32. But even allowing for some criticism of F's actions, who can really blame him? After all here was this extremely wronged father being treated (as he saw it) like a leper and being required to be subjected to supervised contact. It is quite understandable that he should react against this and so a vicious circle develops. I do consider that the Guardian has been overly cautious in recommending supervised contact right up to the commencement of this case. I completely acquit her of the allegations of bias that F levelled against her, and in fairness to F he has withdrawn that allegation from the witness box.

33. In her most recent report the Guardian recommended a continuance of supervised contact. Unsurprisingly M supported this. F's stance was that he wanted a residence order and leave to remove S to California, but did not want these orders to be effected until the conclusion of the current academic year and in the meantime was content that S should continue to live at home with M. In the meantime he wanted unsupervised contact on a progressively enlarging basis, but he was not seeking over-night contact at this stage.

34. In her most recent report the Guardian stated "S told me she did not want further contact". I was surprised to read this since the report from the NYAS staff of the last incident of supervised contact on 3 August 2005 was that it was successful. When I read this I wondered if this was a reflection of her true views or whether it was a loyal expression of what she thought her mother wanted.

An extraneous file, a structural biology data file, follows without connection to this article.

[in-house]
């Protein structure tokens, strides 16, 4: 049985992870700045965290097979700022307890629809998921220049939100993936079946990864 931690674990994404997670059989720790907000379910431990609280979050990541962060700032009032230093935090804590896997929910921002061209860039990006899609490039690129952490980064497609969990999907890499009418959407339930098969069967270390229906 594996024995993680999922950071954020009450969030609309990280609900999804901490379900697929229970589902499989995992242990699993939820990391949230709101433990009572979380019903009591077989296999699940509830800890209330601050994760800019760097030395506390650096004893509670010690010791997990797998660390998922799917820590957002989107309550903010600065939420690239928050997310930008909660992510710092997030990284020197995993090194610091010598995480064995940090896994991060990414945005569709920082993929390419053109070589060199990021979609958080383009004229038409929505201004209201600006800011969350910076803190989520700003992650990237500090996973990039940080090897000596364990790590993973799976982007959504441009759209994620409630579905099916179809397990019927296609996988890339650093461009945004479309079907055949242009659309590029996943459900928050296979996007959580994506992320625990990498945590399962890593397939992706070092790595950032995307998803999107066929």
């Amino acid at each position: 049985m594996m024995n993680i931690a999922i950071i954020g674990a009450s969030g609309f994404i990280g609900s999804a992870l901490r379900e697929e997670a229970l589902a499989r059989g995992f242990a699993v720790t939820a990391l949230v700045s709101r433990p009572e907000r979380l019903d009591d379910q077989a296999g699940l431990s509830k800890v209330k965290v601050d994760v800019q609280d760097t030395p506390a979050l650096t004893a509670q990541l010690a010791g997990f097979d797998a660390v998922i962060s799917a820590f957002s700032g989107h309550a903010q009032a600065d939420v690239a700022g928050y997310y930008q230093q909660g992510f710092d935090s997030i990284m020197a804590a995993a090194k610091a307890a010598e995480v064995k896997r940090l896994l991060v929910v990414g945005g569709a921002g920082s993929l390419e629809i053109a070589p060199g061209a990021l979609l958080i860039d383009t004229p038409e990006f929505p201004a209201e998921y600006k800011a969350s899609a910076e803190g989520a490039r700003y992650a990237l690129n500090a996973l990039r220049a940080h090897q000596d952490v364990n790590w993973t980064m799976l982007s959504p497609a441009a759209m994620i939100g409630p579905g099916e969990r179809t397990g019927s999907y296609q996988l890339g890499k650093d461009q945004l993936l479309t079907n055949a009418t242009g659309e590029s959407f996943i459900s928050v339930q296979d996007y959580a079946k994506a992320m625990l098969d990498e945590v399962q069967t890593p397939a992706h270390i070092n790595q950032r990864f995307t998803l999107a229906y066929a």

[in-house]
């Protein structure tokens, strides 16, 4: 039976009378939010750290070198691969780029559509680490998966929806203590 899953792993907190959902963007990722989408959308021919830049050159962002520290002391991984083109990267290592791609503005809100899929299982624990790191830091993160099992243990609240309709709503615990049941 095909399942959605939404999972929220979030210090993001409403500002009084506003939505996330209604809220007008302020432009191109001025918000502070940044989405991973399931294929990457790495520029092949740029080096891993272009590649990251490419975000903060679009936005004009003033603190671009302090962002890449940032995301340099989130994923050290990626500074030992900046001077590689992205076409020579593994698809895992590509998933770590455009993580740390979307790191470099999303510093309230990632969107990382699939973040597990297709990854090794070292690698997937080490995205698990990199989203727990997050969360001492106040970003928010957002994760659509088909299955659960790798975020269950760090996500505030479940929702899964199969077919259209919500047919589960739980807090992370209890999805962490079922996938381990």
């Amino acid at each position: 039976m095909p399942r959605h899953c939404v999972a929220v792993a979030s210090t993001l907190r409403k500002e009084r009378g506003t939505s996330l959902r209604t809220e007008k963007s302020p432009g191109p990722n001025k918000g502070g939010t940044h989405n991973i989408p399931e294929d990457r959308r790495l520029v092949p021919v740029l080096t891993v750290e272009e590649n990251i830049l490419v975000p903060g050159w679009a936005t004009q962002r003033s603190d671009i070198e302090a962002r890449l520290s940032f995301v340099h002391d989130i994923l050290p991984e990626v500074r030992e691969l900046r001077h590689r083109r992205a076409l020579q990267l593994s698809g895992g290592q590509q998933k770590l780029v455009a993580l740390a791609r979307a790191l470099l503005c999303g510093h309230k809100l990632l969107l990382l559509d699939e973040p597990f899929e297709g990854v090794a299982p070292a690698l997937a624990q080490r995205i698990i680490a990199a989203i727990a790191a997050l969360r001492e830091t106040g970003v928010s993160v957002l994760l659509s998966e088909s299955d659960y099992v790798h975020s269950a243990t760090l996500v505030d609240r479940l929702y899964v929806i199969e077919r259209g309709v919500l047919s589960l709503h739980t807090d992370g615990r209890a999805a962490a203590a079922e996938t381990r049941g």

35. When the case started I indicated that I regarded F's residence application as likely to fail and that I would need a good deal of persuasion not to order unsupervised contact. I asked F to set out in writing precisely what were his contact proposals and these were for fortnightly week-end contact and for 4 consecutive days over the Christmas holiday (but not overnight). I then asked the Guardian if this proposal could be communicated to S and for her to write me a letter setting out her views. I specifically insisted that M should not speak to S on the telephone before she wrote to me (M has been staying near London for the duration of the trial). In parallel I asked F to write a placatory letter to S to clear up the email brouhaha.

36. S's letter to me was at complete variance to what she was purporting to express through the Guardian's report. She wrote

Dear Judge (Mr or Miss)

I would just like to say that the contacts my father has made are pretty reasonable ideas.

I would just like to say that (sorry if I am going off the point) what is it like being a judge? Is it hard or easy?

I would also like to say that I hope that every (sic) will be over soon because it has been going on for 2 tiring years from a Tuesday in year 5 to a Friday in year 7. I felt ridiculous when I had to leave my OWN Halloween party just to sign up at a police station. I looked stupid in my grim reaper outfit. Also in year 5, Tuesday's was a footy club and I usually missed have (sic) the lesson because I had to sign up!!!